Rebecca Best Humphrey 1 year ago

Love unconditionally!

Susie Murray Mints 1 year ago

Gender is a sociological construction… Only one sex can give birth and one sex is taller and a bit stronger than the other, but every other difference is made up by society

Laurie 1 year ago

What a wonderful amazing story! To have a child with such self-knowledge and confidence, especially at that age is truly extraordinary. All the best to you and all your family.

Corrine Actipis 1 year ago

I think it’s a parent’s job to raise your child to be what they’re meant to be. Their purpose may not be your ideal. They count on you for support, no matter what. Kudos to this mommy!

Michael Jacob Luck 1 year ago

It’s just a technicality Brittany. Going into Parenthood, you should accept that fact that you’re raising a person who will have their own problems and realizing that you need to be there FOR them and ACCEPT them for who they are and be willing to help them through it. How can we ever expect anyone to accept us for our differences if we don’t accept our own children for theirs? How can we ever hope to gain support from our friends and family if we don’t support our own? Plain and simple, if you can’t accept who your child is, you ARE a bad parent. So go ahead and disagree with a technicality. You missed the point.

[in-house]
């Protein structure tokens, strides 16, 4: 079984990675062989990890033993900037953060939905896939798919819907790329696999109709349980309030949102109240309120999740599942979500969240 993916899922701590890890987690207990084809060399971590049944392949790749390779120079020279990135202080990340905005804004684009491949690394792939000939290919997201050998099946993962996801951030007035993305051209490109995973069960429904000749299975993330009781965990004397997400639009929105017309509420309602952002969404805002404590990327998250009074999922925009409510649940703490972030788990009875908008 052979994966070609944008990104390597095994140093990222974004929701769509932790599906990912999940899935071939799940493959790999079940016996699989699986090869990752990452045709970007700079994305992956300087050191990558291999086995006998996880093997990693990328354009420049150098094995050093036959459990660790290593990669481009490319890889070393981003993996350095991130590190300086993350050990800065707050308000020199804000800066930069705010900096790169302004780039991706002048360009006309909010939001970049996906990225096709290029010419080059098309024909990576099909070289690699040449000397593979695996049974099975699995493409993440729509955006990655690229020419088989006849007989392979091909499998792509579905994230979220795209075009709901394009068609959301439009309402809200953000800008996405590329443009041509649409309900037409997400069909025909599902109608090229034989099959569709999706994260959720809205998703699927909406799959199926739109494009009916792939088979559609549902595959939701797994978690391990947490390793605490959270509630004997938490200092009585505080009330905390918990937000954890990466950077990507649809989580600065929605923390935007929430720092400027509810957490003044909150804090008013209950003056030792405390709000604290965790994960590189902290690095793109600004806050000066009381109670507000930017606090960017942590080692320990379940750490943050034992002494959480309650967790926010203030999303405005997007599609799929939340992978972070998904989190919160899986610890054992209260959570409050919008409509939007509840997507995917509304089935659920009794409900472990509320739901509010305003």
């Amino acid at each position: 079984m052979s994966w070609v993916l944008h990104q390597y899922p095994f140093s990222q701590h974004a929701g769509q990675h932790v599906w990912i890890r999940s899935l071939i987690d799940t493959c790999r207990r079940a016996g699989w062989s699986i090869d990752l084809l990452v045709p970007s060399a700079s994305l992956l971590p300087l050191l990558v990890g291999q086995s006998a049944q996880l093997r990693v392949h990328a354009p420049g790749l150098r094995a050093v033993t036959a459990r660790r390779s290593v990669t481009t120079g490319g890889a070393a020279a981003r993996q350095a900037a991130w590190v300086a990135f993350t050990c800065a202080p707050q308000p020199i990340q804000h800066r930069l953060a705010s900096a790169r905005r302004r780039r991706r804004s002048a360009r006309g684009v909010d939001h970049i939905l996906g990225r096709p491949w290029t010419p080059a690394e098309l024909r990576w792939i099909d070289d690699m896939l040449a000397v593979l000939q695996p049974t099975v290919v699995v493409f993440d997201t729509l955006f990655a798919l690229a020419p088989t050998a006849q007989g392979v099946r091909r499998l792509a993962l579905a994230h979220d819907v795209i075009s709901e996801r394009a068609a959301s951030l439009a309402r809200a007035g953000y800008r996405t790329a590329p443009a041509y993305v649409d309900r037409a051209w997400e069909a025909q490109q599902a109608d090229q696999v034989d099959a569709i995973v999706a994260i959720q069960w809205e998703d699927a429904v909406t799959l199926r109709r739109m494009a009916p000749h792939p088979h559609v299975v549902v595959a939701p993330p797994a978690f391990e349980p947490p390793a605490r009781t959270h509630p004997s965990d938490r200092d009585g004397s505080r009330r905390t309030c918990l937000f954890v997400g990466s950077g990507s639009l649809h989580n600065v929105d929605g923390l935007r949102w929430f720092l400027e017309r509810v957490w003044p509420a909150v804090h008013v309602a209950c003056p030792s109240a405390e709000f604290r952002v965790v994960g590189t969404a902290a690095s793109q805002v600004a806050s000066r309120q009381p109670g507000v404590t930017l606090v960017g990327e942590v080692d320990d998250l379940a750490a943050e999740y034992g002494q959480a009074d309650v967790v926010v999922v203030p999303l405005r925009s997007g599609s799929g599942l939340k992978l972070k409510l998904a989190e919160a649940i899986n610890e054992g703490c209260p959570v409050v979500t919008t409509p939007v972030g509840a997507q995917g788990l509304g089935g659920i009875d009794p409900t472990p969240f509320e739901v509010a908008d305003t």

Caroline Miller 1 year ago

How about instead of worrying about gay/lesbian/trans gender – just raise your child with morals, character and respect for others

Betty 1 year ago

Thank you for loving your child, not your “son” or “daughter.” I am presently saddened at a local family who was not supportive and the world lost their child forever. I don’t know how I could help my child through this, but I would find a way and offer my love and acceptance.

Amanda 1 year ago

Thank you, thank you, thank you for sharing your family’s amazing story. Y’all have handled what could be a tough situation with grace and I am inspired. Way to go, Mama!

Angela 1 year ago

I wonder how different things would be if we weren’t so adamant about certain things that boys/girls can/’t do. I don’t claim to know much (anything) about trans issues beyond what I’ve read on sites like this, Huffpost, etc., but if we stopped saying, “Boys don’t wear earrings” and “only girls have long hair”, would we have children tearfully telling their parents that they were the other gender?

Angela Roberge 1 year ago

I wonder how different things would be if we weren’t so adamant about certain things that boys/girls can/’t do. I don’t claim to know much (anything) about trans issues beyond what I’ve read on sites like this, Huffpost, etc., but if we stopped saying, “Boys don’t wear earrings” and “only girls have long hair”, would we have children tearfully telling their parents that they were the other gender?